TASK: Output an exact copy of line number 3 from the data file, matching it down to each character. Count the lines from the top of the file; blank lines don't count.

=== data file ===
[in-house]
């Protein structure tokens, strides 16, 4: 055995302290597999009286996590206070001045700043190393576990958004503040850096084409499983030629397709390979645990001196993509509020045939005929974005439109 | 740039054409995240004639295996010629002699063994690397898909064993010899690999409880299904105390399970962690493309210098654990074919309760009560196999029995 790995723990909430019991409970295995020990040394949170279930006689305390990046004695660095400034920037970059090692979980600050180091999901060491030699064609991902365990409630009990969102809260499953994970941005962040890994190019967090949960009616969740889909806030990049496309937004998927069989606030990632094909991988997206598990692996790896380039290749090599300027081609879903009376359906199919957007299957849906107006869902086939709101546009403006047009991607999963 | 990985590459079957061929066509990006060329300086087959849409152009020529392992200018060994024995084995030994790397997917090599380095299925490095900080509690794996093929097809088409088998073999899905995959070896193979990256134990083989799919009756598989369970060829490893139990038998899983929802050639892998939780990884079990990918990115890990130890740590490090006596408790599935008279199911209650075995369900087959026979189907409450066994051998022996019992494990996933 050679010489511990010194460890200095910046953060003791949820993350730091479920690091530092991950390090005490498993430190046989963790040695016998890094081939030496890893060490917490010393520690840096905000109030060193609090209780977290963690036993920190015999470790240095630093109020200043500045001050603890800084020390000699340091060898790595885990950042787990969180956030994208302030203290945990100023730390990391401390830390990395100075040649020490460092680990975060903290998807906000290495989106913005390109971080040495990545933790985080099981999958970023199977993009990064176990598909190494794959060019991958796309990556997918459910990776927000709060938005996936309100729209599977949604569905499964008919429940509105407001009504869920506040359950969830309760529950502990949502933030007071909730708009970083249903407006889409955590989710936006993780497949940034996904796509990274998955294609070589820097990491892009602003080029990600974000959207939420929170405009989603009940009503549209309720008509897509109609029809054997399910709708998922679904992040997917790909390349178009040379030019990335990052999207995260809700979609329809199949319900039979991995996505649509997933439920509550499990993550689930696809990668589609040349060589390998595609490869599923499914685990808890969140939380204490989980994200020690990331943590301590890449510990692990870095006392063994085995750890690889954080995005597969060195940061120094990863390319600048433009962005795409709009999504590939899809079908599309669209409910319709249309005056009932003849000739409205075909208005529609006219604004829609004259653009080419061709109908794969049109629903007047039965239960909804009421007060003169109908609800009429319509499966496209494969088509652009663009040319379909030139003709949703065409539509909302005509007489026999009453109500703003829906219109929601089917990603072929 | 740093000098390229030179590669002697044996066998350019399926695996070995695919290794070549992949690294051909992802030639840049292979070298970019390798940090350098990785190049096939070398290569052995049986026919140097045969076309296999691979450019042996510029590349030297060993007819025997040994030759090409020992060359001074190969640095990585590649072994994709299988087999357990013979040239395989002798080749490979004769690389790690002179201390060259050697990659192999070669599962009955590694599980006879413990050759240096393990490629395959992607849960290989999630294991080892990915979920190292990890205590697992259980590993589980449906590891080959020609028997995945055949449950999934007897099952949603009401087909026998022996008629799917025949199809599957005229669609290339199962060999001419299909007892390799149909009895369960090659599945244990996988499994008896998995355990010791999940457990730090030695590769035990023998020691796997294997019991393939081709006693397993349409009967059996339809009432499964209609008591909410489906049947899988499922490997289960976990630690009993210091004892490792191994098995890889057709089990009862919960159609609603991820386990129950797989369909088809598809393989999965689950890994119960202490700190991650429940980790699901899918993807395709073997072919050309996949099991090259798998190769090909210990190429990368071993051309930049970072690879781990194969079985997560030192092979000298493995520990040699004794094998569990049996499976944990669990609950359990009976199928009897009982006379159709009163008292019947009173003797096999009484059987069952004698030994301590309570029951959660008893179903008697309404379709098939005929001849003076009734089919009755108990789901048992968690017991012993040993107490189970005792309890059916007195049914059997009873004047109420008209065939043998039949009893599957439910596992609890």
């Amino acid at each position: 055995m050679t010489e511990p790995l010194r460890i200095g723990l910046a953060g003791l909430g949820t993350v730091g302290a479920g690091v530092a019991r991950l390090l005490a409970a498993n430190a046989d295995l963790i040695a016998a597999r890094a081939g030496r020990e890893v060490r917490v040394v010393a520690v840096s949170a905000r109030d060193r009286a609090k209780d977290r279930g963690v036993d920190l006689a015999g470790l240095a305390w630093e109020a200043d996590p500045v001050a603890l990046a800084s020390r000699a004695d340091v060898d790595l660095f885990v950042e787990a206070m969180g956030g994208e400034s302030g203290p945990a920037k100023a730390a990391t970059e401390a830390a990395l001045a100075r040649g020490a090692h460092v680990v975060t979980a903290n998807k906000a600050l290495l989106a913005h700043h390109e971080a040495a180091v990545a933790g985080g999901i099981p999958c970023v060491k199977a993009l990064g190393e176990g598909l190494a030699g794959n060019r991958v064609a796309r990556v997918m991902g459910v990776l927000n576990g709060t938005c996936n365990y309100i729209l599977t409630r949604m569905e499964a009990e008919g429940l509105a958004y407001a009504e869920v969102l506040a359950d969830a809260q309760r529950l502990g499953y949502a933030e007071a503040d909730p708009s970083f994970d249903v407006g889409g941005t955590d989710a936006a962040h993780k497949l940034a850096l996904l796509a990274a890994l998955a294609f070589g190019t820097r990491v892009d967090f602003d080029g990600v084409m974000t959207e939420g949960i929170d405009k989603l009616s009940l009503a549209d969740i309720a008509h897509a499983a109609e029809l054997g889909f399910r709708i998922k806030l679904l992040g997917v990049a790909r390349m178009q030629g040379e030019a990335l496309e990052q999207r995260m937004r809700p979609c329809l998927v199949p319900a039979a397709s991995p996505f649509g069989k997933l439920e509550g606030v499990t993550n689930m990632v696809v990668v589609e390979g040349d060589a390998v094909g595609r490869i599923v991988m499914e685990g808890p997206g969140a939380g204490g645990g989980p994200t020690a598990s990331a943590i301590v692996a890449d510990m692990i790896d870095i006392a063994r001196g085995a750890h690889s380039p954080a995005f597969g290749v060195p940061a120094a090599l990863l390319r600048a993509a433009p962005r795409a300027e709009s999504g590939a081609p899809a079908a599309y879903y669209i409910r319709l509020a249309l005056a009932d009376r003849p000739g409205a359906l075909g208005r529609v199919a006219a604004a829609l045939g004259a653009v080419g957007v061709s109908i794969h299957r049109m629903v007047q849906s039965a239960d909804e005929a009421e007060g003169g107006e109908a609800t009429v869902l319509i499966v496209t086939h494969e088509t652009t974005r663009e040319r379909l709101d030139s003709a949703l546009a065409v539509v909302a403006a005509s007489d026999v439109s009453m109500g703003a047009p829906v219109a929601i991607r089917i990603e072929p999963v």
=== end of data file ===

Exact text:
């Amino acid at each position: 055995m050679t010489e511990p790995l010194r460890i200095g723990l910046a953060g003791l909430g949820t993350v730091g302290a479920g690091v530092a019991r991950l390090l005490a409970a498993n430190a046989d295995l963790i040695a016998a597999r890094a081939g030496r020990e890893v060490r917490v040394v010393a520690v840096s949170a905000r109030d060193r009286a609090k209780d977290r279930g963690v036993d920190l006689a015999g470790l240095a305390w630093e109020a200043d996590p500045v001050a603890l990046a800084s020390r000699a004695d340091v060898d790595l660095f885990v950042e787990a206070m969180g956030g994208e400034s302030g203290p945990a920037k100023a730390a990391t970059e401390a830390a990395l001045a100075r040649g020490a090692h460092v680990v975060t979980a903290n998807k906000a600050l290495l989106a913005h700043h390109e971080a040495a180091v990545a933790g985080g999901i099981p999958c970023v060491k199977a993009l990064g190393e176990g598909l190494a030699g794959n060019r991958v064609a796309r990556v997918m991902g459910v990776l927000n576990g709060t938005c996936n365990y309100i729209l599977t409630r949604m569905e499964a009990e008919g429940l509105a958004y407001a009504e869920v969102l506040a359950d969830a809260q309760r529950l502990g499953y949502a933030e007071a503040d909730p708009s970083f994970d249903v407006g889409g941005t955590d989710a936006a962040h993780k497949l940034a850096l996904l796509a990274a890994l998955a294609f070589g190019t820097r990491v892009d967090f602003d080029g990600v084409m974000t959207e939420g949960i929170d405009k989603l009616s009940l009503a549209d969740i309720a008509h897509a499983a109609e029809l054997g889909f399910r709708i998922k806030l679904l992040g997917v990049a790909r390349m178009q030629g040379e030019a990335l496309e990052q999207r995260m937004r809700p979609c329809l998927v199949p319900a039979a397709s991995p996505f649509g069989k997933l439920e509550g606030v499990t993550n689930m990632v696809v990668v589609e390979g040349d060589a390998v094909g595609r490869i599923v991988m499914e685990g808890p997206g969140a939380g204490g645990g989980p994200t020690a598990s990331a943590i301590v692996a890449d510990m692990i790896d870095i006392a063994r001196g085995a750890h690889s380039p954080a995005f597969g290749v060195p940061a120094a090599l990863l390319r600048a993509a433009p962005r795409a300027e709009s999504g590939a081609p899809a079908a599309y879903y669209i409910r319709l509020a249309l005056a009932d009376r003849p000739g409205a359906l075909g208005r529609v199919a006219a604004a829609l045939g004259a653009v080419g957007v061709s109908i794969h299957r049109m629903v007047q849906s039965a239960d909804e005929a009421e007060g003169g107006e109908a609800t009429v869902l319509i499966v496209t086939h494969e088509t652009t974005r663009e040319r379909l709101d030139s003709a949703l546009a065409v539509v909302a403006a005509s007489d026999v439109s009453m109500g703003a047009p829906v219109a929601i991607r089917i990603e072929p999963v």